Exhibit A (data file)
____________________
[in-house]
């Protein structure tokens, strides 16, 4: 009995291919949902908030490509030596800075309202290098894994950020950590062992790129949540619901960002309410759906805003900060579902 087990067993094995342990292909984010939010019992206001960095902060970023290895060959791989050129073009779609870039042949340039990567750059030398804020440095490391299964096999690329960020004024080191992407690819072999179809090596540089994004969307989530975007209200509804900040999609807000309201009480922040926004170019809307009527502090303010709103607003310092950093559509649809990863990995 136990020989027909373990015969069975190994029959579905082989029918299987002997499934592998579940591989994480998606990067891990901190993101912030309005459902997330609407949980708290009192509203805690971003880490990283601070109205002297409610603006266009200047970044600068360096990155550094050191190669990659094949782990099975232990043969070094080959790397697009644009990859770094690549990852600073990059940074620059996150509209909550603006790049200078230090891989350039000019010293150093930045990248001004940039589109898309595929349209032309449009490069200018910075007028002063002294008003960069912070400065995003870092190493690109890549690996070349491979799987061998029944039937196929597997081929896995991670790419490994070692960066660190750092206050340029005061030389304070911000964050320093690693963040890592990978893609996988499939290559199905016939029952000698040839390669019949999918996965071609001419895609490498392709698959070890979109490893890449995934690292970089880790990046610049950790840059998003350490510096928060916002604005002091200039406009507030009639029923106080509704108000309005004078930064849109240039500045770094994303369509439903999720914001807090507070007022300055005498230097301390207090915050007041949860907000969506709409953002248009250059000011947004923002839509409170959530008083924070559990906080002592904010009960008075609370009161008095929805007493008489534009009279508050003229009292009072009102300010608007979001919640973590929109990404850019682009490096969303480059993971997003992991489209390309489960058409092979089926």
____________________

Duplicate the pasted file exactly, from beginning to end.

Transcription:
[in-house]
């Protein structure tokens, strides 16, 4: 009995291919949902908030490509030596800075309202290098894994950020950590062992790129949540619901960002309410759906805003900060579902 087990067993094995342990292909984010939010019992206001960095902060970023290895060959791989050129073009779609870039042949340039990567750059030398804020440095490391299964096999690329960020004024080191992407690819072999179809090596540089994004969307989530975007209200509804900040999609807000309201009480922040926004170019809307009527502090303010709103607003310092950093559509649809990863990995 136990020989027909373990015969069975190994029959579905082989029918299987002997499934592998579940591989994480998606990067891990901190993101912030309005459902997330609407949980708290009192509203805690971003880490990283601070109205002297409610603006266009200047970044600068360096990155550094050191190669990659094949782990099975232990043969070094080959790397697009644009990859770094690549990852600073990059940074620059996150509209909550603006790049200078230090891989350039000019010293150093930045990248001004940039589109898309595929349209032309449009490069200018910075007028002063002294008003960069912070400065995003870092190493690109890549690996070349491979799987061998029944039937196929597997081929896995991670790419490994070692960066660190750092206050340029005061030389304070911000964050320093690693963040890592990978893609996988499939290559199905016939029952000698040839390669019949999918996965071609001419895609490498392709698959070890979109490893890449995934690292970089880790990046610049950790840059998003350490510096928060916002604005002091200039406009507030009639029923106080509704108000309005004078930064849109240039500045770094994303369509439903999720914001807090507070007022300055005498230097301390207090915050007041949860907000969506709409953002248009250059000011947004923002839509409170959530008083924070559990906080002592904010009960008075609370009161008095929805007493008489534009009279508050003229009292009072009102300010608007979001919640973590929109990404850019682009490096969303480059993971997003992991489209390309489960058409092979089926």